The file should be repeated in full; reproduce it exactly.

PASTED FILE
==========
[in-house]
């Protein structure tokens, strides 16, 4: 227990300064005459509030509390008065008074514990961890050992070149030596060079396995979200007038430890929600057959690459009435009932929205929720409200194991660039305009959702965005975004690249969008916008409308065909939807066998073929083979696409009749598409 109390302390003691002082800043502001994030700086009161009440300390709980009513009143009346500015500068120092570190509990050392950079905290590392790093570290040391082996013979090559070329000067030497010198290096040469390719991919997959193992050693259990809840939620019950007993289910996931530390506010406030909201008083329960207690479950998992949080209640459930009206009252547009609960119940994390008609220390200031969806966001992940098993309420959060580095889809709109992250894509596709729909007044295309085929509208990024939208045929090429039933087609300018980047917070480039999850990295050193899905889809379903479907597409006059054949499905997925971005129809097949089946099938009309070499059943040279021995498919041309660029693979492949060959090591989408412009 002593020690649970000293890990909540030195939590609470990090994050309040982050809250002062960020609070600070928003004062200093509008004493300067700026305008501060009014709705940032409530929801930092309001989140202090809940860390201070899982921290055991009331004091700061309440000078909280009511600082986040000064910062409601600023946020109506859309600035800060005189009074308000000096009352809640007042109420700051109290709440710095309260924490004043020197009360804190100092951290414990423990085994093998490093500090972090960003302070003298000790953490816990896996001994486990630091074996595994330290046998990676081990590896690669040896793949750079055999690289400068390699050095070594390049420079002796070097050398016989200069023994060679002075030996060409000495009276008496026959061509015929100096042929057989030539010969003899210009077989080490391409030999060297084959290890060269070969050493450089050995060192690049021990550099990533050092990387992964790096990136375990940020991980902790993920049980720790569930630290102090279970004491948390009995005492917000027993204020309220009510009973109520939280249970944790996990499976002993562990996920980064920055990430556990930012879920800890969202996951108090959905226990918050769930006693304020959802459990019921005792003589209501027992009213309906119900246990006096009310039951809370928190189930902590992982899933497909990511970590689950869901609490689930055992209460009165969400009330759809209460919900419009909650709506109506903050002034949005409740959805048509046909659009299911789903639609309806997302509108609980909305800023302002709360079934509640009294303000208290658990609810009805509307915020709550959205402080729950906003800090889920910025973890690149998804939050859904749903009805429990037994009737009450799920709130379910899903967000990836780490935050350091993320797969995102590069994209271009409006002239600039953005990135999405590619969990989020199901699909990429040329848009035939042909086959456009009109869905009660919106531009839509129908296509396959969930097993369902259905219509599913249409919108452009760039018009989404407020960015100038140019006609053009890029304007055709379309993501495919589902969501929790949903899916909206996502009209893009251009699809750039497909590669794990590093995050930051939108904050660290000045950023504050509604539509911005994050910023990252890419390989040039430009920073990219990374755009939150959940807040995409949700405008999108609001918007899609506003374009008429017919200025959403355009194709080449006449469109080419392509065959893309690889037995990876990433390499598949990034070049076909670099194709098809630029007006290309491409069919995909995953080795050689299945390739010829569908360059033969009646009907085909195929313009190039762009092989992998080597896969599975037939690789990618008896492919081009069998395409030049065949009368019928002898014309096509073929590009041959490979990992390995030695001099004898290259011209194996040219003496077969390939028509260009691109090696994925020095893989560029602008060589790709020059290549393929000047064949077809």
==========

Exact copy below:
[in-house]
């Protein structure tokens, strides 16, 4: 227990300064005459509030509390008065008074514990961890050992070149030596060079396995979200007038430890929600057959690459009435009932929205929720409200194991660039305009959702965005975004690249969008916008409308065909939807066998073929083979696409009749598409 109390302390003691002082800043502001994030700086009161009440300390709980009513009143009346500015500068120092570190509990050392950079905290590392790093570290040391082996013979090559070329000067030497010198290096040469390719991919997959193992050693259990809840939620019950007993289910996931530390506010406030909201008083329960207690479950998992949080209640459930009206009252547009609960119940994390008609220390200031969806966001992940098993309420959060580095889809709109992250894509596709729909007044295309085929509208990024939208045929090429039933087609300018980047917070480039999850990295050193899905889809379903479907597409006059054949499905997925971005129809097949089946099938009309070499059943040279021995498919041309660029693979492949060959090591989408412009 002593020690649970000293890990909540030195939590609470990090994050309040982050809250002062960020609070600070928003004062200093509008004493300067700026305008501060009014709705940032409530929801930092309001989140202090809940860390201070899982921290055991009331004091700061309440000078909280009511600082986040000064910062409601600023946020109506859309600035800060005189009074308000000096009352809640007042109420700051109290709440710095309260924490004043020197009360804190100092951290414990423990085994093998490093500090972090960003302070003298000790953490816990896996001994486990630091074996595994330290046998990676081990590896690669040896793949750079055999690289400068390699050095070594390049420079002796070097050398016989200069023994060679002075030996060409000495009276008496026959061509015929100096042929057989030539010969003899210009077989080490391409030999060297084959290890060269070969050493450089050995060192690049021990550099990533050092990387992964790096990136375990940020991980902790993920049980720790569930630290102090279970004491948390009995005492917000027993204020309220009510009973109520939280249970944790996990499976002993562990996920980064920055990430556990930012879920800890969202996951108090959905226990918050769930006693304020959802459990019921005792003589209501027992009213309906119900246990006096009310039951809370928190189930902590992982899933497909990511970590689950869901609490689930055992209460009165969400009330759809209460919900419009909650709506109506903050002034949005409740959805048509046909659009299911789903639609309806997302509108609980909305800023302002709360079934509640009294303000208290658990609810009805509307915020709550959205402080729950906003800090889920910025973890690149998804939050859904749903009805429990037994009737009450799920709130379910899903967000990836780490935050350091993320797969995102590069994209271009409006002239600039953005990135999405590619969990989020199901699909990429040329848009035939042909086959456009009109869905009660919106531009839509129908296509396959969930097993369902259905219509599913249409919108452009760039018009989404407020960015100038140019006609053009890029304007055709379309993501495919589902969501929790949903899916909206996502009209893009251009699809750039497909590669794990590093995050930051939108904050660290000045950023504050509604539509911005994050910023990252890419390989040039430009920073990219990374755009939150959940807040995409949700405008999108609001918007899609506003374009008429017919200025959403355009194709080449006449469109080419392509065959893309690889037995990876990433390499598949990034070049076909670099194709098809630029007006290309491409069919995909995953080795050689299945390739010829569908360059033969009646009907085909195929313009190039762009092989992998080597896969599975037939690789990618008896492919081009069998395409030049065949009368019928002898014309096509073929590009041959490979990992390995030695001099004898290259011209194996040219003496077969390939028509260009691109090696994925020095893989560029602008060589790709020059290549393929000047064949077809």